Fakultät für Philosophie, Wissenschaftstheorie
Lehrstuhl für Wissenschaftstheorie
- CV, Stukelj Gasper (July 2016) (52 KByte)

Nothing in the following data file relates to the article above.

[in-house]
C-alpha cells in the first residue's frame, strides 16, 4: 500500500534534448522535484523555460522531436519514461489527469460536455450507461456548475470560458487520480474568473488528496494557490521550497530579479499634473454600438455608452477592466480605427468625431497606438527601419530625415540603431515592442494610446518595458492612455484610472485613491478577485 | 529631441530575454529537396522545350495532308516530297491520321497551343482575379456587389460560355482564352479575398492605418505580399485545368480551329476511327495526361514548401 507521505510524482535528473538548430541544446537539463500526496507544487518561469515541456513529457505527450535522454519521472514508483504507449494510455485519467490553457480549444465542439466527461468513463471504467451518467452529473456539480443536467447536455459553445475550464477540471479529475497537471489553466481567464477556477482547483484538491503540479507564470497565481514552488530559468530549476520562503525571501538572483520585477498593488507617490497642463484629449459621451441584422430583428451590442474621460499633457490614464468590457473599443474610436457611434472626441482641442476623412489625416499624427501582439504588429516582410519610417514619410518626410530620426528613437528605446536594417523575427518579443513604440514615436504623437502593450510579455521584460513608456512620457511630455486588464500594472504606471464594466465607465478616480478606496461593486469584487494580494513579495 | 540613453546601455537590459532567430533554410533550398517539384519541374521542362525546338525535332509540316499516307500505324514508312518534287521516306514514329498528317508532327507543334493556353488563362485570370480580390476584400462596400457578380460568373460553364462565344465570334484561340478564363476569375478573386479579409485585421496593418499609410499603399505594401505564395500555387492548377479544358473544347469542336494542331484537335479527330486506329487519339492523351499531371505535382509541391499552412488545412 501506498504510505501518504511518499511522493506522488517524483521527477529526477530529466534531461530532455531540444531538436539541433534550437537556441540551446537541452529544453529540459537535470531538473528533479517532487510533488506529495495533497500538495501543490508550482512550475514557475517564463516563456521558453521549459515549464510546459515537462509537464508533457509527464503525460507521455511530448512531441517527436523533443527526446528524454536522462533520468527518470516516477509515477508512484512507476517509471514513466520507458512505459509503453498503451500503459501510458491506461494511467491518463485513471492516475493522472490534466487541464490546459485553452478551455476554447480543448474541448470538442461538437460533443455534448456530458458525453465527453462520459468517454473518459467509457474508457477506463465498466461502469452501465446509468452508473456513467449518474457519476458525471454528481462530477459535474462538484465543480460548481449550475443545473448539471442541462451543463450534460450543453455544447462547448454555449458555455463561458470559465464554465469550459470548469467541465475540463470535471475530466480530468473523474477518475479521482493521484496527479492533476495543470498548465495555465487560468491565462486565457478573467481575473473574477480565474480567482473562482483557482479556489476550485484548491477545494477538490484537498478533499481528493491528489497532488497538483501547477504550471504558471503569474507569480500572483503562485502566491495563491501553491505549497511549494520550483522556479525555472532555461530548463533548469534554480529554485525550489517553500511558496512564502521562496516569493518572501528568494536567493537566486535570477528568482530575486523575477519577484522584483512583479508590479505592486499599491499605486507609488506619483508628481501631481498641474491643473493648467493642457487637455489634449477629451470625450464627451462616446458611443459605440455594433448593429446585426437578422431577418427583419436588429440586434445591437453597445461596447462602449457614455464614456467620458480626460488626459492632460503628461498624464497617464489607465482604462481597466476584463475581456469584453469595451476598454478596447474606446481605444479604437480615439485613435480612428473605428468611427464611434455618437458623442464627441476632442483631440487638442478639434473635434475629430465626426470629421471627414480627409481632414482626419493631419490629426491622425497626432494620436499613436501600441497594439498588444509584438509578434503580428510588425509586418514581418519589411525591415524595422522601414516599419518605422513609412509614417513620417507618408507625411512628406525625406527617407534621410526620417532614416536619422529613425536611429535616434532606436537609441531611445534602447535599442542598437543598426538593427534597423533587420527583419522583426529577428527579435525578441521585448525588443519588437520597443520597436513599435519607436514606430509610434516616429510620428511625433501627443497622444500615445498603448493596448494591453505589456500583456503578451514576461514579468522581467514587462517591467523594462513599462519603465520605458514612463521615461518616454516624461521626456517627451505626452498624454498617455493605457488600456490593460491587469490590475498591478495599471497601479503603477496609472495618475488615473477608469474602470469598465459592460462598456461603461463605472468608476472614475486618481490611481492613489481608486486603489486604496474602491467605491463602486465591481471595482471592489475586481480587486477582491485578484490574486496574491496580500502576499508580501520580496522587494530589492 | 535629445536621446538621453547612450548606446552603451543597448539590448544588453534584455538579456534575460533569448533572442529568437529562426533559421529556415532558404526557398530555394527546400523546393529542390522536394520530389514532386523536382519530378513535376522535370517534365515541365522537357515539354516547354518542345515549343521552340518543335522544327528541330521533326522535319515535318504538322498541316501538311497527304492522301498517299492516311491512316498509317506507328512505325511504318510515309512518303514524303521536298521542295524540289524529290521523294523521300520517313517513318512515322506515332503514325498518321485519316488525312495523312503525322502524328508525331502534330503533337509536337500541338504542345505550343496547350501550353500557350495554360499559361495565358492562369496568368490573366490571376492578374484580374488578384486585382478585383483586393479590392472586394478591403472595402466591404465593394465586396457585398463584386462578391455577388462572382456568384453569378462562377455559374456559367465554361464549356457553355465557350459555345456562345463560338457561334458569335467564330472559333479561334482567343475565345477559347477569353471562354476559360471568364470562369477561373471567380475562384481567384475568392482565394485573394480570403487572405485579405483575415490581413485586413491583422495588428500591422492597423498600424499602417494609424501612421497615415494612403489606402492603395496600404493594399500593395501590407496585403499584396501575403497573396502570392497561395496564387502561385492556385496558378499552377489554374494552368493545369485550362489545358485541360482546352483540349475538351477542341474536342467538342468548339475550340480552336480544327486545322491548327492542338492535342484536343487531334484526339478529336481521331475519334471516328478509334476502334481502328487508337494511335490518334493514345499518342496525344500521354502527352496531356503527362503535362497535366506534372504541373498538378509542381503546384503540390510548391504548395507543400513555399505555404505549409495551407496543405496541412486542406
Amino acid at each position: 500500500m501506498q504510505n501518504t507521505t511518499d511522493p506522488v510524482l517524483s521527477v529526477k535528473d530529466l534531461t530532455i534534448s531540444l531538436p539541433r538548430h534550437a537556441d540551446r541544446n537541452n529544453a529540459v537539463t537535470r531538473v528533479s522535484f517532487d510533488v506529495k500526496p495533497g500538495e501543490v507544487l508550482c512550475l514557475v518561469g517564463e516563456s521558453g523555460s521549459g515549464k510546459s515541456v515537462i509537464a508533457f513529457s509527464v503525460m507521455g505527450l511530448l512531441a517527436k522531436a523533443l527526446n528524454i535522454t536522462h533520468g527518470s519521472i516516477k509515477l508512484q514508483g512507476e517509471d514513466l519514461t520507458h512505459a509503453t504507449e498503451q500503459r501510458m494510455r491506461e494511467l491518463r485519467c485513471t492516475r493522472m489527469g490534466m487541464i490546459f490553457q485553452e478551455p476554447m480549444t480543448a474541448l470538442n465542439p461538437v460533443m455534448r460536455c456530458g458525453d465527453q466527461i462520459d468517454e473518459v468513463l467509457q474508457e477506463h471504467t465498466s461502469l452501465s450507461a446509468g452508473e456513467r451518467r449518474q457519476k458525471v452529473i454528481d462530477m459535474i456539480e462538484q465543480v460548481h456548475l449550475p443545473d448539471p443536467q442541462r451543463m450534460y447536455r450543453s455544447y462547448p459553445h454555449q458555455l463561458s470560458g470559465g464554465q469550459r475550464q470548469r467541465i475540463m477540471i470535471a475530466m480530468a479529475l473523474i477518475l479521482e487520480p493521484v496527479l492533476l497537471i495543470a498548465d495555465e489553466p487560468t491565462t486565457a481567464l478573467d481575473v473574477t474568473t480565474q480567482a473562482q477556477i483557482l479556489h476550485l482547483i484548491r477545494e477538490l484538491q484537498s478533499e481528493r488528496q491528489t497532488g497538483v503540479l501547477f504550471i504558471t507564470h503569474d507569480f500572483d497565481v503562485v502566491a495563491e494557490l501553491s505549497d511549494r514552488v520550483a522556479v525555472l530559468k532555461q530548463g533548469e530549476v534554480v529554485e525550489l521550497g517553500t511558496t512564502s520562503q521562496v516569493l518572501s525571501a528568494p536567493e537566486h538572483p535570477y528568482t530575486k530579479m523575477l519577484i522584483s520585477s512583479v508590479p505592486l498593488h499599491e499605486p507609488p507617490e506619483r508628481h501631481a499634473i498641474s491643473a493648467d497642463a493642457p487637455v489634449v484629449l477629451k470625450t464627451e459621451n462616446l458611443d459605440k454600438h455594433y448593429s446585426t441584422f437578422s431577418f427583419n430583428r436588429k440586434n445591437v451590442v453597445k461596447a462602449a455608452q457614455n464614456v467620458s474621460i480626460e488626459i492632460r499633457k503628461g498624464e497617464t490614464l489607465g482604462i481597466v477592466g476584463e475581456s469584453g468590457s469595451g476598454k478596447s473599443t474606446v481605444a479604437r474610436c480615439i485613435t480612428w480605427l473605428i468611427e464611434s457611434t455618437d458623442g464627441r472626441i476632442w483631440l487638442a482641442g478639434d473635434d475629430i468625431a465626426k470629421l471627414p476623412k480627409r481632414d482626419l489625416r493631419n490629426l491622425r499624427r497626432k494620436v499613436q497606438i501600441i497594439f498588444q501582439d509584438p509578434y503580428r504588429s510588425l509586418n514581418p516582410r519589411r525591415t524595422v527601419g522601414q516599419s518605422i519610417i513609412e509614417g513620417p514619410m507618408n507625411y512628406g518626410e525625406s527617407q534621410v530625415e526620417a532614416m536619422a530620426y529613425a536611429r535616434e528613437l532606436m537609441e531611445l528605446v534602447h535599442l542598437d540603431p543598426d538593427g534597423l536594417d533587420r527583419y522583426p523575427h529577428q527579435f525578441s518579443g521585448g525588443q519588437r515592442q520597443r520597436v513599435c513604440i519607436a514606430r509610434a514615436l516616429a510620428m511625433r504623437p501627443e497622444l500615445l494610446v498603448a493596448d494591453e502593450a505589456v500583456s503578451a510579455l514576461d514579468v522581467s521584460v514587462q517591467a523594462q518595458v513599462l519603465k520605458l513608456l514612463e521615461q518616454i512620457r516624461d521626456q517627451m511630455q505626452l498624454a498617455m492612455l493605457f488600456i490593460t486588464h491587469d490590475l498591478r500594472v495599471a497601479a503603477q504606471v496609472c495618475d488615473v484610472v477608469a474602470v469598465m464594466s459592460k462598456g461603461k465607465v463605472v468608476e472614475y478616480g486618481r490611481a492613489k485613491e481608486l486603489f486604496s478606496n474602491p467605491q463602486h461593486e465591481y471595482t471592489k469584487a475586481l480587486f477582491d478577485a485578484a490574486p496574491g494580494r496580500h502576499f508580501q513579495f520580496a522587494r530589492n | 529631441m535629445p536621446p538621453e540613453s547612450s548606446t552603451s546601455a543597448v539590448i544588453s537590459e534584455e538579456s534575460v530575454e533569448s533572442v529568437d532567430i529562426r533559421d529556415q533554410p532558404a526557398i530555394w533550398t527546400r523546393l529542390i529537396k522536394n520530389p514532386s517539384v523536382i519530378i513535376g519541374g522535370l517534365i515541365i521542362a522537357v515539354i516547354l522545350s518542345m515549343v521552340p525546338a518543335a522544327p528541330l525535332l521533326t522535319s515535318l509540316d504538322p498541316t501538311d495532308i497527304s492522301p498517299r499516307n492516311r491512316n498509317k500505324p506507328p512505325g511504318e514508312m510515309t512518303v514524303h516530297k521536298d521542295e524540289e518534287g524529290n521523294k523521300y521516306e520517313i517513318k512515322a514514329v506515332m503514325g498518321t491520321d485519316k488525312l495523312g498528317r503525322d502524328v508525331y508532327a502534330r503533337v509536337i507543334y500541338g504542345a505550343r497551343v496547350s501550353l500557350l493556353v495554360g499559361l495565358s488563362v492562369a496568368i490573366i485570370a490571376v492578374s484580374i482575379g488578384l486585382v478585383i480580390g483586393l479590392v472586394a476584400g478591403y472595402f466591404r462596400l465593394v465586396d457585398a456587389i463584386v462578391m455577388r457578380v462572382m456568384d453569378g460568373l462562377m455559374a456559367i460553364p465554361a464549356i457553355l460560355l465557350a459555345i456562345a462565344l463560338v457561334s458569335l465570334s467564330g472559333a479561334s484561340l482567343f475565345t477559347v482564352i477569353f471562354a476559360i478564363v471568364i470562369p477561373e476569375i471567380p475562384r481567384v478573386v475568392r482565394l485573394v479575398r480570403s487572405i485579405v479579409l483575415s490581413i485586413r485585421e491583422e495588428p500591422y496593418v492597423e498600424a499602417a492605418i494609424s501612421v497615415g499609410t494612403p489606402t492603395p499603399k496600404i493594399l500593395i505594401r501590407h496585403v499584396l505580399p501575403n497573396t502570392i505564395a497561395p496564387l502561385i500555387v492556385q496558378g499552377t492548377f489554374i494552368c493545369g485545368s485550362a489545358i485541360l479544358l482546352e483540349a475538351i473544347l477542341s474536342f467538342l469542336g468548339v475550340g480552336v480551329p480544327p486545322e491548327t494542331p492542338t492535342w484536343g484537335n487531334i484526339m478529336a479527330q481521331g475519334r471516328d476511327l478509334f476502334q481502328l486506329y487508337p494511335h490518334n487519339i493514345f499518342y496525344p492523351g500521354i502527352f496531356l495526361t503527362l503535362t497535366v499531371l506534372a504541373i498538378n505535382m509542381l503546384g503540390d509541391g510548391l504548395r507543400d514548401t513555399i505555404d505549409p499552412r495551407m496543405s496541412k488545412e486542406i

The empirically documented successful use of non-utility-maximizing strategies has posed a challenge to viewing classical rational choice theory as providing the right norms for human decision making. Many of these results are obtained in settings in which subjects are required to make some kind of a (probabilistic) judgement (e.g. a prediction or a likelihood comparison). Therefore, these results also question the adequacy of a variety of currently endorsed epistemic norms. Common to these results and proposed revision of the classical understanding of human rationality is the emphasis of a role the environment plays in assessing the rationality of human behaviour. Studying various models of decision- and judgement-making which explicitly incorporate environmental cues or constraints will help us develop a better understanding of what makes a decision rule ecological and what makes a rational agent adaptive. The aim is to catalogue relevant structural features, provide a conceptual framework to facilitate the introduction of environmental component in models of decision and judgement making, in turn allowing for a comparison between classical and ecological models, and draw consequences the results of the comparison may have on our understanding of human rationality and the way we justify our decisions and beliefs.